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- Subject: Re: Licensing question
- From: John Belmonte <jvb@...>
- Date: Fri, 17 May 2002 14:31:17 +0900
Björn De Meyer wrote:
I also apologise to but in here, but if I understand what the
FSF says, it is exactly the requirement that the copyright is
mentioned in the documentation that could cause incompatiblity
with the GPL. The problem with the GPL is that it forbids any
extra limitations on distribution outside the GPL.
The clause in the original BSD license that caused GPL incompatibility
All advertising materials mentioning features or use of this software
must display the following acknowledgement: This product includes
software developed by the University of California, Berkeley and its
The Lua license does not have such a clause. Nonetheless, repeating
myself, we need an official word from FSF on GPL compatibility, or we
need the Lua authors/ Tecgraf to kindly switch to a standard license. I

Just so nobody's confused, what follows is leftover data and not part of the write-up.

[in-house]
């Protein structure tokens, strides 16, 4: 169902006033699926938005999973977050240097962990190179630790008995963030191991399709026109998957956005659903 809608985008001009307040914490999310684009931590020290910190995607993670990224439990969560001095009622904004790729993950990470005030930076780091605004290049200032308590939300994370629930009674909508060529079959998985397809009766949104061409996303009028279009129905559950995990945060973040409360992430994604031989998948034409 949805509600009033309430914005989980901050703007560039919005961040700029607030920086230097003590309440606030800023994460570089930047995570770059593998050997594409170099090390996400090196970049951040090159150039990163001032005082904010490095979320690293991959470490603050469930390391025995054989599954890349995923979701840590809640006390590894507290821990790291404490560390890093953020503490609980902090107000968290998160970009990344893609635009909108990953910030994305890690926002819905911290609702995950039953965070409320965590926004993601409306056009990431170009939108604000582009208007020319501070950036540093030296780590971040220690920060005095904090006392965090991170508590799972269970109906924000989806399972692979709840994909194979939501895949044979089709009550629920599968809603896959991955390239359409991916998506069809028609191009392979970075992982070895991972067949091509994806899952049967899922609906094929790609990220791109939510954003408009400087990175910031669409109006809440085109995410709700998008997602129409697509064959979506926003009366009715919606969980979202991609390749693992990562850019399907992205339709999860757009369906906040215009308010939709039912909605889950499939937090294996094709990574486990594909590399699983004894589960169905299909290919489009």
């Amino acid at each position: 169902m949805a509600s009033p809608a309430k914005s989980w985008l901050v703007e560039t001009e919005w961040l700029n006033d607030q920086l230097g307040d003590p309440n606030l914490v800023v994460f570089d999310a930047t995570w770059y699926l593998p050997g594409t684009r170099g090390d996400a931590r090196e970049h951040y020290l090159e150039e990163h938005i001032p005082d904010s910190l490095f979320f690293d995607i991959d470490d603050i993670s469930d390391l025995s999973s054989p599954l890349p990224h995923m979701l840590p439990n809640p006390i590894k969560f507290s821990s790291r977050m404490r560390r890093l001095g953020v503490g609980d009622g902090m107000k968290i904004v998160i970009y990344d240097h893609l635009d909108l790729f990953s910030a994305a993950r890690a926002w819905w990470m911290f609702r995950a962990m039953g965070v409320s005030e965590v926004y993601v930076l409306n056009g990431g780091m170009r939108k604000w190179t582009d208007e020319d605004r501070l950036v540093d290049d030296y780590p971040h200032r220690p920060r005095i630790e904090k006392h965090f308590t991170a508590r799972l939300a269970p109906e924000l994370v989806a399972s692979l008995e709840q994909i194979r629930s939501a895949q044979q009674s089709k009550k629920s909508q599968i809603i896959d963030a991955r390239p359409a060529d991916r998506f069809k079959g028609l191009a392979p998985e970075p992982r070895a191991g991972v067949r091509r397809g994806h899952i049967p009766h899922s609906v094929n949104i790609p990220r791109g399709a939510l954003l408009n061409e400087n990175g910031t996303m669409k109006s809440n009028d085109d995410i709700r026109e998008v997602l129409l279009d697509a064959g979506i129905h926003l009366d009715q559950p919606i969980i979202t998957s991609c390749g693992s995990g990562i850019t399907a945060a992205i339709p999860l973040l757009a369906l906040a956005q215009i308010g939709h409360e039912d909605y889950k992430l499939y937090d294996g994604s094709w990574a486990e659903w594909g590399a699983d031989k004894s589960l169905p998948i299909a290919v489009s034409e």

and a few others on the list would opt for the latter. When even the
Lua authors are misinterpreting their own license, the difficulty of
answering every day questions about "little licenses" (those not covered
by common sources of license info such www.gnu.org and opensource.org)
is plain to see.
By the way, I think the following two steps in the process for "Getting
a License Approved" at opensource.org are very telling:
2. Tell us which existing OSI-approved license is most similar to
your license. Explain why that license will not suffice for your needs.
If your proposed license is derived from a license we have already
approved, describe exactly what you have changed. This document is not
part of the license; it is solely to help the board understand and
review your license.
3. Explain how software distributed under your license can be used
in conjunction with software distributed under other open source
licenses. Which license do you think will take precedence for derivative
or combined works? Is there any software license that is entirely
incompatible with your proposed license?.
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